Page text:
Does your school district have any training for new or veteran teachers about how to recognize suicidal students?As a veteran teacher who has had to confront suicide among students and staff, I...

Does your school district have any training for new or veteran teachers about how to recognize suicidal students?

As a veteran teacher who has had to confront suicide among students and staff, I needed training when I was a new teacher.  A staff member reached out to me, I didn't recognize what was happening, and she died less than a week after.  What sort of training or resources do school systems provide to help new teachers know what to look for in their students?

Asked on by mizzwillie

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ask996 | High School Teacher | (Level 1) Senior Educator

Posted on

A couple of years ago, we had some middle school students who were expressing suicidal thoughts. We also had a parent who murdered her son, and then she committed suicide. One of our high school students committed suicide as well. I know the counselors spoke with the middle school students about their issues. We also had staff training about suicide and suicide prevention in response to the high school student's suicide. However, as is common in our district, there has been no retraining, there has been no follow up, and there probably won't be until the problem arises again. This is a sad fact.

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Kristen Lentz | Middle School Teacher | (Level 1) Educator Emeritus

Posted on

The counselors at my school give a power point talk at the beginning of each school year of warning signs of at-risk students for depression and suicide.  We are all reminded about how to offer outside communication and a chance to talk things over with the student without being pushy, like if they balk at going to the counselor, then giving them the number for the National Suicide Prevention Hotline.  Like post #6 mentioned, the talk happens right along with the 'blood born pathogens' video and the 'sexual harrassment' video, so sometimes it is hard to focus on the topic and give it the necessary attention.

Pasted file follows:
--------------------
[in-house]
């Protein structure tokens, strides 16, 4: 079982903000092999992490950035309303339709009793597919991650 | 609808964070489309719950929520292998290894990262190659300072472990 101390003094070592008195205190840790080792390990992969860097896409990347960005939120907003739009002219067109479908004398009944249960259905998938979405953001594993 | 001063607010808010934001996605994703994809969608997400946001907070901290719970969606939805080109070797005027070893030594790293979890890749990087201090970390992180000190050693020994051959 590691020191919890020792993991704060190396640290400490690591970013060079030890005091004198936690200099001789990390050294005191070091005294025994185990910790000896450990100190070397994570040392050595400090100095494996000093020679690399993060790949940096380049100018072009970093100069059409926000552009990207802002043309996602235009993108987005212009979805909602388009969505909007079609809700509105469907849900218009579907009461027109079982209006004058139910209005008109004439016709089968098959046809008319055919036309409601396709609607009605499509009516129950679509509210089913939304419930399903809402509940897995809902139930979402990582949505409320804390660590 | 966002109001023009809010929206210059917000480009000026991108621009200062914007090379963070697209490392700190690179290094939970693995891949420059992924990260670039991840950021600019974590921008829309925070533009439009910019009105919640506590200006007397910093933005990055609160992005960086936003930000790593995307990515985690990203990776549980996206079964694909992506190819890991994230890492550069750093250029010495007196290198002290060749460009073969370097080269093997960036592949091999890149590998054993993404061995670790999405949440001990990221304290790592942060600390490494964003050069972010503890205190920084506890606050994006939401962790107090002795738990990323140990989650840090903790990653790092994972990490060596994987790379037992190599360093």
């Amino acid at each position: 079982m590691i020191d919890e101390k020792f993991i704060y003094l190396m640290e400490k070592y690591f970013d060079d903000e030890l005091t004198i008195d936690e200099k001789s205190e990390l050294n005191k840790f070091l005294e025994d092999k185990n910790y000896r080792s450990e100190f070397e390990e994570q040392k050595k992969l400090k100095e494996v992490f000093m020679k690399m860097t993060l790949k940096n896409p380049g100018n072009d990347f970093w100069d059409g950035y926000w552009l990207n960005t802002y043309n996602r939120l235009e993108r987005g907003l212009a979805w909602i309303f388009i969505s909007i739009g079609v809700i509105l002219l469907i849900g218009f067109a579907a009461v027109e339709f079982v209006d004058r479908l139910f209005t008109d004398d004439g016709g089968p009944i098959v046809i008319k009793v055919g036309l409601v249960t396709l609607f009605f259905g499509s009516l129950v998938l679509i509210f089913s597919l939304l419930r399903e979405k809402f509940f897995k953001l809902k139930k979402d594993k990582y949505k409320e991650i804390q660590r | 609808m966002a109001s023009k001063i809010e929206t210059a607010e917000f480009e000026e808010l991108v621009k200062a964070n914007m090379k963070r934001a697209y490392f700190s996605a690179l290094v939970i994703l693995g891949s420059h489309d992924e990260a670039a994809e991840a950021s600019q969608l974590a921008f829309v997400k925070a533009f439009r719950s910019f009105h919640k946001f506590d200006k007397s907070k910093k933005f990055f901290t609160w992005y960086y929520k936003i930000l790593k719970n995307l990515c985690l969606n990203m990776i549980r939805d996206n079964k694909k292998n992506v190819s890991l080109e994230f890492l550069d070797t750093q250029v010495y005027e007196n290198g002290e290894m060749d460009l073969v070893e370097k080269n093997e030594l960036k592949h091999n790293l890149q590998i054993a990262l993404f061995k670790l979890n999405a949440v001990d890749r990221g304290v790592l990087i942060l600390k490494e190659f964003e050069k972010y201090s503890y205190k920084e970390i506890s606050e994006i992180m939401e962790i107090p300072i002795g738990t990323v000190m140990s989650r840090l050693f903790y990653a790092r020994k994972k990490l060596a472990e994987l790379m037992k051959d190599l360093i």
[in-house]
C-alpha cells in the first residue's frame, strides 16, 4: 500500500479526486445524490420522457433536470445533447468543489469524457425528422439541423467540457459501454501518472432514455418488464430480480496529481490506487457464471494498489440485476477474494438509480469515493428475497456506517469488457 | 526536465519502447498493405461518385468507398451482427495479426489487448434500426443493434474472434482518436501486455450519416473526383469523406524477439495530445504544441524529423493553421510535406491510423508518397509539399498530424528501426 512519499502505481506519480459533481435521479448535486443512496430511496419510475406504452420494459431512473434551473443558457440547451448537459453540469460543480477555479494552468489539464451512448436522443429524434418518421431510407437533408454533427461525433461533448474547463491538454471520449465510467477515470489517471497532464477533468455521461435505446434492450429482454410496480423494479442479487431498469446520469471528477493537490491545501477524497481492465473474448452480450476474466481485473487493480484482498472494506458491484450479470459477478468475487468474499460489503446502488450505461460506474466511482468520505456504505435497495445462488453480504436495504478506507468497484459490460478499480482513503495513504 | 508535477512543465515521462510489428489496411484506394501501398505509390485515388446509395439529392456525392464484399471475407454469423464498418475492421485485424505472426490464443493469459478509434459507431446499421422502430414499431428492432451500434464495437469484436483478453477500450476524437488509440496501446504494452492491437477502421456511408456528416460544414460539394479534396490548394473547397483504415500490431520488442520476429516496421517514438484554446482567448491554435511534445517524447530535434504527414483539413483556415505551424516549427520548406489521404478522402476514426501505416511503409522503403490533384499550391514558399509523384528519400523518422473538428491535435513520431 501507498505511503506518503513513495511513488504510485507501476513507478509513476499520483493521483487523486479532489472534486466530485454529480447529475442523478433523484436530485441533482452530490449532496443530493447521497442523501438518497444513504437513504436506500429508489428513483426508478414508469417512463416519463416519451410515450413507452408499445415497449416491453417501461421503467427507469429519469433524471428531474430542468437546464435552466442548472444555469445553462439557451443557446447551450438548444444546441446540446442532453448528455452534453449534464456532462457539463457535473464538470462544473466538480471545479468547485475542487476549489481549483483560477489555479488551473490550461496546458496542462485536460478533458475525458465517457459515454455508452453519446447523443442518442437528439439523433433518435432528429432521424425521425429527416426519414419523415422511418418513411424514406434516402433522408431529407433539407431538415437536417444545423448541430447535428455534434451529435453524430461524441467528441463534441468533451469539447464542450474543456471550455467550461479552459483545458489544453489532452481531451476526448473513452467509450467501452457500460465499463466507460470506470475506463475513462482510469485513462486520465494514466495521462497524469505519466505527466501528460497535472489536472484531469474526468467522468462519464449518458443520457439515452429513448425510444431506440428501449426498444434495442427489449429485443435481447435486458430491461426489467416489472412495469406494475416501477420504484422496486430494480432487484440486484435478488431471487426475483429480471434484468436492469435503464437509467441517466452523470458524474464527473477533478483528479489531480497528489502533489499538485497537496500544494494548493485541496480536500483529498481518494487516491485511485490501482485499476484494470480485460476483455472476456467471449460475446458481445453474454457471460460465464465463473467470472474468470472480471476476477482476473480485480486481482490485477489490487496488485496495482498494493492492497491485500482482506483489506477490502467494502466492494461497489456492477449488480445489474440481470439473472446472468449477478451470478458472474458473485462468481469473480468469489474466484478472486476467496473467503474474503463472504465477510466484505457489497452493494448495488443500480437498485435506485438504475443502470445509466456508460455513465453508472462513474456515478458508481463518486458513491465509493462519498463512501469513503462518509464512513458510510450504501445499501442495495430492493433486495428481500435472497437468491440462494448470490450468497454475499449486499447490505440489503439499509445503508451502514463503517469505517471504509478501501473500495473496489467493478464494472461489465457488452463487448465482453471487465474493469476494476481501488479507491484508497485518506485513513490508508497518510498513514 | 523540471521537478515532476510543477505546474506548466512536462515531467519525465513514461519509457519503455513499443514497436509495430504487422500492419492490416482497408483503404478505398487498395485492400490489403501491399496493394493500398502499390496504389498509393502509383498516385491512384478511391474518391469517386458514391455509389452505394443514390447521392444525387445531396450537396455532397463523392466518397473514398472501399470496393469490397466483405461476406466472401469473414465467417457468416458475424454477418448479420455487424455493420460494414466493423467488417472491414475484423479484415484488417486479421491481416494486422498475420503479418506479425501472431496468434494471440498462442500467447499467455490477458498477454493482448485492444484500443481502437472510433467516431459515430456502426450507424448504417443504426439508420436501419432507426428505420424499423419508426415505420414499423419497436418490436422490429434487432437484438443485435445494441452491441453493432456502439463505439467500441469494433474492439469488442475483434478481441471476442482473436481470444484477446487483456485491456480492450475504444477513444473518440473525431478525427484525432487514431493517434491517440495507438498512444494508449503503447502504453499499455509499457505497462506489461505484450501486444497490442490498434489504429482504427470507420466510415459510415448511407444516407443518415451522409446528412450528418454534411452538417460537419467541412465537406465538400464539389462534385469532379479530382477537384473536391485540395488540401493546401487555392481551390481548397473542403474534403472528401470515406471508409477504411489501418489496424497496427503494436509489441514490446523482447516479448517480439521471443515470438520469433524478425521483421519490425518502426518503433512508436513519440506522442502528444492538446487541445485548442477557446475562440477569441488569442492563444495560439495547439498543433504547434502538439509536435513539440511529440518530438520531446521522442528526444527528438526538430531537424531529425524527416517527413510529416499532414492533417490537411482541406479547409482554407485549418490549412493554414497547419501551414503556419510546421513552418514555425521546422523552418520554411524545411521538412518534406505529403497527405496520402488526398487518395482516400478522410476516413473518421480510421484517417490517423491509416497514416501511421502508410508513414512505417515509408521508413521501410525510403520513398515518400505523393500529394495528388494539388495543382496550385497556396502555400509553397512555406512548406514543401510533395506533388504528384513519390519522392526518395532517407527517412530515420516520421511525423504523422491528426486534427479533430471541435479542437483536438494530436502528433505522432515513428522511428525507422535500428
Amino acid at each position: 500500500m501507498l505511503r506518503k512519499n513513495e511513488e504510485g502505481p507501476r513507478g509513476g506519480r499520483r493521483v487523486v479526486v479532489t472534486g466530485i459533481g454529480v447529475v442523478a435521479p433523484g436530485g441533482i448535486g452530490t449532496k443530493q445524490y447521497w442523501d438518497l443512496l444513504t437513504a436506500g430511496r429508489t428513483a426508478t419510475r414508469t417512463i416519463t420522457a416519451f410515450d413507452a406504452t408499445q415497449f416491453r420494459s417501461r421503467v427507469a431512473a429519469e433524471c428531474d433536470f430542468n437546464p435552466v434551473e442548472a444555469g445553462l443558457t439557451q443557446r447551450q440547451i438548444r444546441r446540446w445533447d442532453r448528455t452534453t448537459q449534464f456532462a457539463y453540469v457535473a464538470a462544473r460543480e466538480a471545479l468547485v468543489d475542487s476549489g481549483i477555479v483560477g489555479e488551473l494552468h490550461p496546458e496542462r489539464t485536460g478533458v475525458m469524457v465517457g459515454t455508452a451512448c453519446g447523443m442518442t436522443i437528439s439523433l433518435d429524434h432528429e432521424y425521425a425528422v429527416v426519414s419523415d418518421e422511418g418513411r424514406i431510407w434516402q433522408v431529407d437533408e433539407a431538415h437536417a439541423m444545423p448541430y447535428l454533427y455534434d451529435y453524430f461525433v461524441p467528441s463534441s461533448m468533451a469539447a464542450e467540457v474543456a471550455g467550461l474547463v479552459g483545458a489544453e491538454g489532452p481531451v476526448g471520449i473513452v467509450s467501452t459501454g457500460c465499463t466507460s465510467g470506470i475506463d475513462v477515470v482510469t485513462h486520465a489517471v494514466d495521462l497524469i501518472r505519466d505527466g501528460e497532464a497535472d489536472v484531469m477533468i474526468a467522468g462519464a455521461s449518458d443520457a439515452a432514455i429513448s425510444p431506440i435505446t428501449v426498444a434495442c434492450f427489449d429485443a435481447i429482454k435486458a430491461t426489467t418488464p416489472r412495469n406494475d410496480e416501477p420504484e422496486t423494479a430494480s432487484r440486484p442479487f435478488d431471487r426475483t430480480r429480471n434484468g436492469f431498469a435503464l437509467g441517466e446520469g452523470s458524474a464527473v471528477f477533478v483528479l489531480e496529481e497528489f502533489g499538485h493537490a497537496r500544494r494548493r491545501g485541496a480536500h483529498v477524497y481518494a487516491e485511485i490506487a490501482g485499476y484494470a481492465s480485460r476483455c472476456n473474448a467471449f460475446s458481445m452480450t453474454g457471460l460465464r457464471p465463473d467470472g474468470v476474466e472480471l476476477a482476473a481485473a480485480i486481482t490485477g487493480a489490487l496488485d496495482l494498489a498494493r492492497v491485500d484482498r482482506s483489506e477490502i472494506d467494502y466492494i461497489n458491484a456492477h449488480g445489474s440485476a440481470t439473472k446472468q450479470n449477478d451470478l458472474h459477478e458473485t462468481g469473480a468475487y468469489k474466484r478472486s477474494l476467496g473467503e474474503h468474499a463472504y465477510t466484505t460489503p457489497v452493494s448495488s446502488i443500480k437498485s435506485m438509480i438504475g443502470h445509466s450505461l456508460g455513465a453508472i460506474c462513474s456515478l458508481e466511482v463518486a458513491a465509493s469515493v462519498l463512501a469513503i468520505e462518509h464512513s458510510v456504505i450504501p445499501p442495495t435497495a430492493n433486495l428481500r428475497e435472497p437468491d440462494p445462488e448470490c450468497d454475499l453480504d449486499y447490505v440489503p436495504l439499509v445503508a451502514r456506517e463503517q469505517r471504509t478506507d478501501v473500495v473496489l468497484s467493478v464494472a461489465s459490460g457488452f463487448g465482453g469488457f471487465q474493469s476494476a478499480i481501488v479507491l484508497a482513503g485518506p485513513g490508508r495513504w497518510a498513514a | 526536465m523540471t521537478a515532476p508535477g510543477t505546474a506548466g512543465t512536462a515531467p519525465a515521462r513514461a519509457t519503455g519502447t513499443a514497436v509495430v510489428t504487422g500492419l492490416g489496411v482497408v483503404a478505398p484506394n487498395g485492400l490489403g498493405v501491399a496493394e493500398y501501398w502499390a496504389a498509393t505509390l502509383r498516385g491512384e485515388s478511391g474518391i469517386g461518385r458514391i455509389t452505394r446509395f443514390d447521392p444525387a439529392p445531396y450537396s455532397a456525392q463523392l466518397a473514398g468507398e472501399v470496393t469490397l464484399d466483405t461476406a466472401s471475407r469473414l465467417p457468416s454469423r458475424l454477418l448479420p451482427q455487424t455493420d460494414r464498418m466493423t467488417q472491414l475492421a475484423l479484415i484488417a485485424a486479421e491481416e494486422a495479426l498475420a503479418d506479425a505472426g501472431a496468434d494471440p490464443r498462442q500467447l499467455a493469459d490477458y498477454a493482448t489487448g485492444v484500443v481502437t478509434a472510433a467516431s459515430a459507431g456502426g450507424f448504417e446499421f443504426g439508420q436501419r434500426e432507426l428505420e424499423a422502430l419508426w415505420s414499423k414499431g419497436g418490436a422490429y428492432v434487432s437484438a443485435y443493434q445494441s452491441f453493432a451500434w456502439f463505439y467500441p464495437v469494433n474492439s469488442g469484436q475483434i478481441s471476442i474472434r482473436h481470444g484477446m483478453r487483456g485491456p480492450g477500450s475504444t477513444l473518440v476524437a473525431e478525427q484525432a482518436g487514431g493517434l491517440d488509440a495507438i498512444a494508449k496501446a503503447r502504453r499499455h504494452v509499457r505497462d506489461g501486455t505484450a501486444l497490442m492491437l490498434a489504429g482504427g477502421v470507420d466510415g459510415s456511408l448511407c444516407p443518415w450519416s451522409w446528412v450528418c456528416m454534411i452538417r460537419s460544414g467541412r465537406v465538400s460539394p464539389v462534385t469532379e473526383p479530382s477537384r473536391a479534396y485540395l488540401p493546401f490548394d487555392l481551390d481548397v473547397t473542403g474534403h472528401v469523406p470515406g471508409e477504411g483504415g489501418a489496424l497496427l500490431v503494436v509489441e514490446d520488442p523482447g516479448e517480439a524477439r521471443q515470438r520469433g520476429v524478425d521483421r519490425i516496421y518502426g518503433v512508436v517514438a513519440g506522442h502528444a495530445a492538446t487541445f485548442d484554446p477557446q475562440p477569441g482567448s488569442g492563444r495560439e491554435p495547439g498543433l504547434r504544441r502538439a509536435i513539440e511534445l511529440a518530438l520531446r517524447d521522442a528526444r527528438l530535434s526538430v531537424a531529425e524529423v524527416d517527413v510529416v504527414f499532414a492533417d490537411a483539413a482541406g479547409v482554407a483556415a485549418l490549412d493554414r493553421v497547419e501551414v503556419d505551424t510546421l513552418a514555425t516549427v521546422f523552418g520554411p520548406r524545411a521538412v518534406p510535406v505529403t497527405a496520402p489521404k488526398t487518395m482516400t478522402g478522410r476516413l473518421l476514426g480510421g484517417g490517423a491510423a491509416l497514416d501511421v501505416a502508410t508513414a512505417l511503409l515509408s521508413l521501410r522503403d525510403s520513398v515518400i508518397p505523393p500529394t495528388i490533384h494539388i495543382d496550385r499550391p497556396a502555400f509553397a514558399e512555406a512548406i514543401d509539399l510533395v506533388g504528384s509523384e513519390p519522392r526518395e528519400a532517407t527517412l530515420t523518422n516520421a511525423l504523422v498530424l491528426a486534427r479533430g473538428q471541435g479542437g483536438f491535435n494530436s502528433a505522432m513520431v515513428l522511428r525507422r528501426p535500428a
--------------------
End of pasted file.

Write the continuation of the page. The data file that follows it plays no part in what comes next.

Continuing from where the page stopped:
Last year, at my campus we had several students who were on suicide watch, and all of the teachers were asked to pay special attention to what the students are saying and doing in the classroom.  At that point, the counselors revisited the students' specific teachers and gave us more information about what to watch for in the classroom.  As an English teacher who frequently reads her students' writing, both formal and informal, I think that I often see a different side to the students' personal lives that other teachers might not see.  It is important to keep an open line of communication with the counselors, especially if you feel that a student may be struggling with the issue.

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clairewait | High School Teacher | (Level 1) Educator Emeritus

Posted on

We touched on this topic every year in our first few work days, almost as an additional bullet in the list of "safety and security." I never experienced a suicide while teaching, so the training was never something that came from a bad experience. I think this made it something we all just sat through, paying about as much attention as we did to the blood born pathogens video.